Gorgan, E. (2009, March 4). ‘I Want to See Myself Perform Live,’ Kanye West Says. Retrieved November 5, 2014, from

Hare, B. (2013, August 23). Kanye West Shows Off Baby North. Retrieved November 5, 2014, from



Coding Protocol

V1. Which album does the song appear on?

  1. College Dropout (2004) (6)
  2. Late Registration (2005) (5)
  3. Graduation (2007) (8)
  4. 808s and the Heartbreak (2008) (1)
  5. My Beautiful Dark Twisted Fantasy (2012) (7)
  6. Yeezus (2013) (1)
  7. Watch The Throne (2011) (1)
  8. Cruel Summer (2012) (1)

V2. If V1=1, 2 or 3 what is the overall tone of the song?

  1. Nostalgic (3)
  2. Upbeat (6)
  3. Melancholy (3)
  4. Angry
  5. Heartfelt (5)
  6. Multiple tones (2)
  7. Other

V3. If V1=4 or 5 what is the overall tone of the song?

  1. Nostalgic
  2. Upbeat (4)
  3. Melancholy (1)
  4. Angry (1)
  5. Heartfelt (1)
  6. Multiple tones (1)
  7. Other

V4. If V1=6, 7 or 8 what is the overall tone of the song?

  1. Nostalgic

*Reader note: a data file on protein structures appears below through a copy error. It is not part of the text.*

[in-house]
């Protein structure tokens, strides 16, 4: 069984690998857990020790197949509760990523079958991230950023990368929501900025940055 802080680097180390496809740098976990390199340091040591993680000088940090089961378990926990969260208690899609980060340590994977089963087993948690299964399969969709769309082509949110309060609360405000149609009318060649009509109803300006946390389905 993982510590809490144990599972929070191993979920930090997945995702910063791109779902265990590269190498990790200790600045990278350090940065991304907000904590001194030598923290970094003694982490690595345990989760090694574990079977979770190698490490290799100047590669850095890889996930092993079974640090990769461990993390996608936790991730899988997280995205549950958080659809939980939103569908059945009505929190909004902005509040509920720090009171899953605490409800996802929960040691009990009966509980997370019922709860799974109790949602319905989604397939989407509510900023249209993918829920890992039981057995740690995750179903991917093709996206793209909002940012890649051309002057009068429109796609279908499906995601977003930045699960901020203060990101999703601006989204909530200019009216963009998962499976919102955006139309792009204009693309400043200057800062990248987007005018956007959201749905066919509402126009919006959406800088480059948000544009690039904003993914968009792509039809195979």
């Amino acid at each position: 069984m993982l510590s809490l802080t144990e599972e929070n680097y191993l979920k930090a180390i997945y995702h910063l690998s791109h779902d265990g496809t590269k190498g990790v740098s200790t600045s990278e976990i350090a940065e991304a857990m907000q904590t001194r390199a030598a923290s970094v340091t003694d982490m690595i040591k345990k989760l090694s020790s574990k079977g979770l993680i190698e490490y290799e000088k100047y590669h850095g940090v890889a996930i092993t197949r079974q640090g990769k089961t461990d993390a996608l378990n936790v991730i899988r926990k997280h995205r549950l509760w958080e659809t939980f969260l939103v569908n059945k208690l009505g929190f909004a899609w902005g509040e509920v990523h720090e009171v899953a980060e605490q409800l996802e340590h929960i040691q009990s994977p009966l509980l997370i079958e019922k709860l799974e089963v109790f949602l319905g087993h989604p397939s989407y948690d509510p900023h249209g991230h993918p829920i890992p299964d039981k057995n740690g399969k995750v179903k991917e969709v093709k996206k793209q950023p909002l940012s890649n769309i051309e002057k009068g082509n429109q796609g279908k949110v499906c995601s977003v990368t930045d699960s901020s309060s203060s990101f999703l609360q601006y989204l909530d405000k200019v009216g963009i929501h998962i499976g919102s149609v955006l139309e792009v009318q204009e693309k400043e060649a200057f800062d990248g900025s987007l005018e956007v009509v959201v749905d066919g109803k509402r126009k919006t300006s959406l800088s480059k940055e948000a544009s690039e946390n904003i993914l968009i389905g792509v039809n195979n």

2. Upbeat
  3. Melancholy
  4. Angry (2)
  5. Heartfelt
  6. Multiple tones (1)
  7. Other

V5. Does the song feature another artist?

  1. Yes (17)
  2. No (13)

V6. Use of curse words:

  1. Present (23)
  2. Absent (7)

V7. How many times is family referenced?

  1. None (8)
  2. 1-2 (12)
  3. 3-5 (4)
  4. 6 or more (6)

V8. How many times is his mom referenced?

  1. None (17)
  2. 1-2 (12)
  3. 3-5
  4. 6 or more (1)

V9. How many times is prison/police referenced?

  1. None (12)
  2. 1-2 (13)
  3. 3-5 (4)
  4. 6 or more (1)

V10. How many times is race referenced?

  1. None (14)
  2. 1-2 (11)
  3. 3-5 (2)
  4. 6 or more (3)

V11. How many times is Kanye’s hometown referenced?

  1. None (20)
  2. 1-2 (8)
  3. 3-5 (1)
  4. 6 or more (1)

V12. How many times is a designer label or brand name referenced?

  1. None (10)
  2. 1-2 (9)
  3. 3-5 (7)
  4. 6 or more (4)

V13. How many times is religion referenced?

  1. None (7)
  2. 1-2 (8)
  3. 3-5 (9)
  4. 6 or more (6)

V14. If religion is referenced is the connotation pro or anti religion?

  1. Pro-religion (11)
  2. Anti-religion
  3. Neutral or unclear (12)